SPAA’s Graeme Colley said while the concept of ‘free establishment’ is not wrong, “there’s no such thing as a free lunch”.
“It may be linked to an SMSF borrowing or may be used as a ‘catch’ for a more expensive ongoing service that locks you in,” Mr Colley said.
“Although establishing the SMSF may be free, the ongoing costs may be higher than what is available elsewhere in the market. Remember, too, some of these ongoing services may be available on a user-pays system,” he added.
“[Trustees] also need to consider the extent of the service, flexibility and depth of what is being provided as well as comparing the overall cost of administering the fund, and not just the cost of setting it up.”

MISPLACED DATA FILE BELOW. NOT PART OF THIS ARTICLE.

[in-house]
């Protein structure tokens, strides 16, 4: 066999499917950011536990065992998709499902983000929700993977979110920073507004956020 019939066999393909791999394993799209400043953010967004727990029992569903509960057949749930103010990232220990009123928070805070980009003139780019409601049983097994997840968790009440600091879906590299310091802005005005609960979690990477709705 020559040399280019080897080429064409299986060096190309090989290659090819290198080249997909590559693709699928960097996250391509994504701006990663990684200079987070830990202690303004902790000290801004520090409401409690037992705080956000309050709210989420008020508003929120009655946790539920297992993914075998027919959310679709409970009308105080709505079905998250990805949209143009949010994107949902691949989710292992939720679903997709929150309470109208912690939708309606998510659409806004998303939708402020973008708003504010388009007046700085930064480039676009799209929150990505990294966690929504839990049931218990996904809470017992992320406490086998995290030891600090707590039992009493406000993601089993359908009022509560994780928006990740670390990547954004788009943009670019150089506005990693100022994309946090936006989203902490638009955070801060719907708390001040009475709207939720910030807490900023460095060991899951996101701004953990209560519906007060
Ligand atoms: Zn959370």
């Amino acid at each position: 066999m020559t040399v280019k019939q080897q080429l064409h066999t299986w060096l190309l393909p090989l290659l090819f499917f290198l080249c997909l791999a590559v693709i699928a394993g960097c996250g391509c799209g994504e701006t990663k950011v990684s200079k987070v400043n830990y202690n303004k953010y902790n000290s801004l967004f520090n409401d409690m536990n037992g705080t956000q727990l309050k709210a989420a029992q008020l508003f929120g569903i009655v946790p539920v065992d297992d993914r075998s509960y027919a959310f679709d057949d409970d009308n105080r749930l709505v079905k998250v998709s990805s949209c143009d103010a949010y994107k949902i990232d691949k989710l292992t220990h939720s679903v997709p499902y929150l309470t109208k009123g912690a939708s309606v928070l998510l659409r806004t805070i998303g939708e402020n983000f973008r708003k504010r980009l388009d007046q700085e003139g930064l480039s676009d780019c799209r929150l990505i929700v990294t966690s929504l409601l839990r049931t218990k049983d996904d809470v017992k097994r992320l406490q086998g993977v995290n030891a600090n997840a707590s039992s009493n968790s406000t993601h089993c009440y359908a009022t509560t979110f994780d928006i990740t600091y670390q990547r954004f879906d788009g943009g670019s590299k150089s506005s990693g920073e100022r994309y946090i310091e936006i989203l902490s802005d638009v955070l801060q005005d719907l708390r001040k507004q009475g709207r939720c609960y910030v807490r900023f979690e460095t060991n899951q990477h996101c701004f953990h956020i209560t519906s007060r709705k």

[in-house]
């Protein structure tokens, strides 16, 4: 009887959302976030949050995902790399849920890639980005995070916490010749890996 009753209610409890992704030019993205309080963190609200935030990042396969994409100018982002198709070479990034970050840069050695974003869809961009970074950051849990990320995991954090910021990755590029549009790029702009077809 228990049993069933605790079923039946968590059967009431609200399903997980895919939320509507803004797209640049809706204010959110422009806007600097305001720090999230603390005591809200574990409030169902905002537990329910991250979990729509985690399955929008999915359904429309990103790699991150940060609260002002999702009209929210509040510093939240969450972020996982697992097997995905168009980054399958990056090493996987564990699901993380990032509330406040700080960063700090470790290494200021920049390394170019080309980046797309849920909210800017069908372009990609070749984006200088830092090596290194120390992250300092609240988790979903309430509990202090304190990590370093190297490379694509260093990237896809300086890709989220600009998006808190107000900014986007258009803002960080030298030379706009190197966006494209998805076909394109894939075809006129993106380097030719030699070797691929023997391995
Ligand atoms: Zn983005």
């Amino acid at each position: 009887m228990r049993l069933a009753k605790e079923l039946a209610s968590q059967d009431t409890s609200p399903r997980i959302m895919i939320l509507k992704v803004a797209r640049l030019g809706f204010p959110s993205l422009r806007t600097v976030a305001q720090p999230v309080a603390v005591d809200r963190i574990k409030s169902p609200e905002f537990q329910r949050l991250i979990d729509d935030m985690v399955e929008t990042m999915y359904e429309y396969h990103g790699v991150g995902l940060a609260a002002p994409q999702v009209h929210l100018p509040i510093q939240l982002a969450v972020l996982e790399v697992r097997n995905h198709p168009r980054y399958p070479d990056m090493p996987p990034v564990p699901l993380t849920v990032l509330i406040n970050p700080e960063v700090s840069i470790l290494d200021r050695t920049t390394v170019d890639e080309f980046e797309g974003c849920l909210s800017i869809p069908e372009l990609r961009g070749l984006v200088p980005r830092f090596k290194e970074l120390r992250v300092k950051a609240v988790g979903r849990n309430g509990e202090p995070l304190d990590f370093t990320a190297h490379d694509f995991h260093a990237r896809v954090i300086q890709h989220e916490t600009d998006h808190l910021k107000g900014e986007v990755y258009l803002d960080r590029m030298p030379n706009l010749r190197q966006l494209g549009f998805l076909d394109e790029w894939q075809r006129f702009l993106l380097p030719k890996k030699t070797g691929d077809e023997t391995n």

SPAA’s comments follow CleverSuper’s offer of a free SMSF “to every Australian”, with chief executive Chris Appleyard saying the notion of a minimum asset base entry barrier is outdated.
“The idea that you need a certain amount in investible assets or whatever is old thinking – we need to throw that idea out the window – you can have an SMSF with 20 bucks in it if you want,” Mr Appleyard told SMSF Adviser.